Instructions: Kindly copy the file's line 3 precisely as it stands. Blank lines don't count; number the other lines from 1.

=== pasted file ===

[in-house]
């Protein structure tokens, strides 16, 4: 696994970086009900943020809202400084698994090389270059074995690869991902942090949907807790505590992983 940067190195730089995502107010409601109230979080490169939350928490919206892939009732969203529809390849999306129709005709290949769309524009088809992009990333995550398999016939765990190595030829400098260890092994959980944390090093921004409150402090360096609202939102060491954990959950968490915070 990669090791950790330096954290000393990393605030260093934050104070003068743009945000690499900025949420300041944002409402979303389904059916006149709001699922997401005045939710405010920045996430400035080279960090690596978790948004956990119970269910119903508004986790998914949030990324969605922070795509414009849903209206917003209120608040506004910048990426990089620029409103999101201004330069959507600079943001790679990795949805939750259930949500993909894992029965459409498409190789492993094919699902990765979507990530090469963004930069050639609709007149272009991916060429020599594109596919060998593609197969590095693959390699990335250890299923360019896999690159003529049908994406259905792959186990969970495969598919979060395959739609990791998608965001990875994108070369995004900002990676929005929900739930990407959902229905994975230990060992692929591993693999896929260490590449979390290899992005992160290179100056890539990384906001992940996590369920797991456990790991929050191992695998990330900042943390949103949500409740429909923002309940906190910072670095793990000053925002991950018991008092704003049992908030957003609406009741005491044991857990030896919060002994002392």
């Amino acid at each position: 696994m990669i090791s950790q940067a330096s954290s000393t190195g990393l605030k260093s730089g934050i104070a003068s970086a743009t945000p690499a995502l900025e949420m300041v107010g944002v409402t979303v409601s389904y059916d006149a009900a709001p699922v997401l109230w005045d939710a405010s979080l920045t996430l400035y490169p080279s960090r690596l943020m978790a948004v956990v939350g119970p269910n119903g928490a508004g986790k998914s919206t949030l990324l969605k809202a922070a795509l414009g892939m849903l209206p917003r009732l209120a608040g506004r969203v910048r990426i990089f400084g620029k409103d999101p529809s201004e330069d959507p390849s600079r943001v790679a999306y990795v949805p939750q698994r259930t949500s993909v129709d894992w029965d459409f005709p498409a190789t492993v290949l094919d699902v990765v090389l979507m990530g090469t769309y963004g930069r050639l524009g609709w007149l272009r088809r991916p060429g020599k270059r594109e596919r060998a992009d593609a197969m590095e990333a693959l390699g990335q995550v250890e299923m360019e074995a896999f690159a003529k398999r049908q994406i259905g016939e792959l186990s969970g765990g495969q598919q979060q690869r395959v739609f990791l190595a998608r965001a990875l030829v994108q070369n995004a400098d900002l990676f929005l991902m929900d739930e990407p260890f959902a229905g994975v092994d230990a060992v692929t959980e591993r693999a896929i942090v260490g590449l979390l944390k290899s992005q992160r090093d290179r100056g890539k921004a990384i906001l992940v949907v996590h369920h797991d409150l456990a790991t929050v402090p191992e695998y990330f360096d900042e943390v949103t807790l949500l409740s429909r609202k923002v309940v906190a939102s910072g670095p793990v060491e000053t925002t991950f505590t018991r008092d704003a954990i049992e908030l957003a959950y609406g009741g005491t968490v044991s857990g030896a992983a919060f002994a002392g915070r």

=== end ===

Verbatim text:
């Amino acid at each position: 696994m990669i090791s950790q940067a330096s954290s000393t190195g990393l605030k260093s730089g934050i104070a003068s970086a743009t945000p690499a995502l900025e949420m300041v107010g944002v409402t979303v409601s389904y059916d006149a009900a709001p699922v997401l109230w005045d939710a405010s979080l920045t996430l400035y490169p080279s960090r690596l943020m978790a948004v956990v939350g119970p269910n119903g928490a508004g986790k998914s919206t949030l990324l969605k809202a922070a795509l414009g892939m849903l209206p917003r009732l209120a608040g506004r969203v910048r990426i990089f400084g620029k409103d999101p529809s201004e330069d959507p390849s600079r943001v790679a999306y990795v949805p939750q698994r259930t949500s993909v129709d894992w029965d459409f005709p498409a190789t492993v290949l094919d699902v990765v090389l979507m990530g090469t769309y963004g930069r050639l524009g609709w007149l272009r088809r991916p060429g020599k270059r594109e596919r060998a992009d593609a197969m590095e990333a693959l390699g990335q995550v250890e299923m360019e074995a896999f690159a003529k398999r049908q994406i259905g016939e792959l186990s969970g765990g495969q598919q979060q690869r395959v739609f990791l190595a998608r965001a990875l030829v994108q070369n995004a400098d900002l990676f929005l991902m929900d739930e990407p260890f959902a229905g994975v092994d230990a060992v692929t959980e591993r693999a896929i942090v260490g590449l979390l944390k290899s992005q992160r090093d290179r100056g890539k921004a990384i906001l992940v949907v996590h369920h797991d409150l456990a790991t929050v402090p191992e695998y990330f360096d900042e943390v949103t807790l949500l409740s429909r609202k923002v309940v906190a939102s910072g670095p793990v060491e000053t925002t991950f505590t018991r008092d704003a954990i049992e908030l957003a959950y609406g009741g005491t968490v044991s857990g030896a992983a919060f002994a002392g915070r």